How the 'Cloud' Precipitates Pollution Across America

In the first article of a series exploring how the physical structures that support the explosion in digital information are effecting the environment, James Glanz examines the wasteful manner in which technology companies consume energy.

The amount of energy needed to maintain the data centers supporting today's digital technology is staggering, writes Glanz. Individual data centers can burn enough energy to run a medium-size town and air quality violations have been stacking up in states with major data centers like Virginia and Illinois.

"Worldwide, the digital warehouses use about 30 billion watts of electricity, roughly equivalent to the output of 30 nuclear power plants, according to estimates industry experts compiled for The Times. Data centers in the United States account for one-quarter to one-third of that load, the estimates show."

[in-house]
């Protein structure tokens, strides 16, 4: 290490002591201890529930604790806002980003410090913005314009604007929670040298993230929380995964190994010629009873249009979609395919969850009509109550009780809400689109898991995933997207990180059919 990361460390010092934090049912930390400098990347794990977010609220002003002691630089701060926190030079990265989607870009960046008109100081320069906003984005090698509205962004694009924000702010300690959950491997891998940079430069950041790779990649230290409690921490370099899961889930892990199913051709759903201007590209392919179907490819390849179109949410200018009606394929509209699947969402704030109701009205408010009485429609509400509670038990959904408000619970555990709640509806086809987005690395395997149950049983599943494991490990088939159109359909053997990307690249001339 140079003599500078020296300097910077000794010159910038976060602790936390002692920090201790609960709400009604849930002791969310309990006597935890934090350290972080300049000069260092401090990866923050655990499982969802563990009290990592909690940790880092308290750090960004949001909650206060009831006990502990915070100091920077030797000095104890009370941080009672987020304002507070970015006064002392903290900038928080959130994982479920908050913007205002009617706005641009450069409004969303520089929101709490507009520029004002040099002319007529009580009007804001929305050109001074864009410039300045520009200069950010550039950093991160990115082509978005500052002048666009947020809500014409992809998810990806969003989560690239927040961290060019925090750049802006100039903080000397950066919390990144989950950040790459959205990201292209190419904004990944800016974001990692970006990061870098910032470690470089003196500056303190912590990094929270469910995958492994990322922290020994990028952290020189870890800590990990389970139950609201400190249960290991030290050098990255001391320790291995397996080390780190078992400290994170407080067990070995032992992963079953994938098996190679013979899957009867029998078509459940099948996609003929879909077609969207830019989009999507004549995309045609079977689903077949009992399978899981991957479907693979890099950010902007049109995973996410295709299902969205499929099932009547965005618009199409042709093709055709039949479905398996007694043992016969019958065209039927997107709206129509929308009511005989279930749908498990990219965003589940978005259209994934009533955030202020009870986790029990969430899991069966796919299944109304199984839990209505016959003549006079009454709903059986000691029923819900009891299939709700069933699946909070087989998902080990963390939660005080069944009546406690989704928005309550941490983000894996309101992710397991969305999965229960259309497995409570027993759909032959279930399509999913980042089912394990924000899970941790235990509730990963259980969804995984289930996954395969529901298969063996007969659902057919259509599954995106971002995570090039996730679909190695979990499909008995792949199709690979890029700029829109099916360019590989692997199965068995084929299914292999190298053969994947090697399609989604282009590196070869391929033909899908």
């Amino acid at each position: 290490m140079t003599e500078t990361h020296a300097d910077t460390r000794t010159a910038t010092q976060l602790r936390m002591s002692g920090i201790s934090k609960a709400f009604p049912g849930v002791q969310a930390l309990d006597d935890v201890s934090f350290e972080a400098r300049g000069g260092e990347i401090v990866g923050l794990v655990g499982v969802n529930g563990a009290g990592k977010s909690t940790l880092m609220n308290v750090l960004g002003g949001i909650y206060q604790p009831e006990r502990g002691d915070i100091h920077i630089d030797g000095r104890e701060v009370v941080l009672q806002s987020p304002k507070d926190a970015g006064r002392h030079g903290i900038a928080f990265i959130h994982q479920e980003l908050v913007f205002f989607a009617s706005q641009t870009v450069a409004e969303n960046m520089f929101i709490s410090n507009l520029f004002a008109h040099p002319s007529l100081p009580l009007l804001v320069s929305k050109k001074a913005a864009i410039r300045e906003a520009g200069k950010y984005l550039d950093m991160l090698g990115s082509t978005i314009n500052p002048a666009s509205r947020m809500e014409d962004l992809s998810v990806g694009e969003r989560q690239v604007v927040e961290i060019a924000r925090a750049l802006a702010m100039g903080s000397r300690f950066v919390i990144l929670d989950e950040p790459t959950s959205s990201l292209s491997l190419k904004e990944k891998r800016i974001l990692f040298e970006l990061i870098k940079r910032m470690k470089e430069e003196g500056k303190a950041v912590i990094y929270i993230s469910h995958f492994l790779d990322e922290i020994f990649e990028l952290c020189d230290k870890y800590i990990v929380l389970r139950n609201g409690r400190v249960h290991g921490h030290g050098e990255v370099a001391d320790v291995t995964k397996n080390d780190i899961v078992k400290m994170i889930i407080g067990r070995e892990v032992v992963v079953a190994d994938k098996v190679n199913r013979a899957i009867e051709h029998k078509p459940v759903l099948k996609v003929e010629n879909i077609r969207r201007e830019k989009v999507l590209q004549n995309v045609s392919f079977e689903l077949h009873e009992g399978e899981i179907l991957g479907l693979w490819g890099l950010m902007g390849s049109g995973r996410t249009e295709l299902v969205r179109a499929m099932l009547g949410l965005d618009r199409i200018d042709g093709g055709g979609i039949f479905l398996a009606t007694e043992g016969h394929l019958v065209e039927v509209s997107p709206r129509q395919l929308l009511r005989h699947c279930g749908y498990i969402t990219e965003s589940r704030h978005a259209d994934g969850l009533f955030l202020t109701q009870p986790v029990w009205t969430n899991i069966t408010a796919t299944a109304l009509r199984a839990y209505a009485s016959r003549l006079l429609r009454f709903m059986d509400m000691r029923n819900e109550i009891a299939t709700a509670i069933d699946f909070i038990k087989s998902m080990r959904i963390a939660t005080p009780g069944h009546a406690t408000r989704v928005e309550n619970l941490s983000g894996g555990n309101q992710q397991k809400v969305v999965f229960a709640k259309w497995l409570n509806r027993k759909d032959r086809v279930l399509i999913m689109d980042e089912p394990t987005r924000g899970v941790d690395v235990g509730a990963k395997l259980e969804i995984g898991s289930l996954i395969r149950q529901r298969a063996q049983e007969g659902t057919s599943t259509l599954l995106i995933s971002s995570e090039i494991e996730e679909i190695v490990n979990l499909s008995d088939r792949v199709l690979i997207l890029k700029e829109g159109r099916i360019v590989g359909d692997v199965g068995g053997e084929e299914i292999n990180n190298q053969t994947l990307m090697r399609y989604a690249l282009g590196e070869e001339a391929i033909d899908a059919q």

According to Glanz, "[t]he inefficient use of power is largely driven by a symbiotic relationship between users who demand an instantaneous response to the click of a mouse and companies that put their business at risk if they fail to meet that expectation."

Should these unsustainable practices continue unchanged, warns Glanz, serious consequences could be in store for the industry. "It's just not sustainable," said Mark Bramfitt, a former utility executive who now consults for the power and information technology industries. "They're going to hit a brick wall."

Glanz's series has already attracted a great deal of debate on the Internet (no doubt using unimaginable amounts of electricity). Philip Bump at Grist has compiled a number of the responses.

Thanks to Emily Williams

Full Story: Power, Pollution and the Internet


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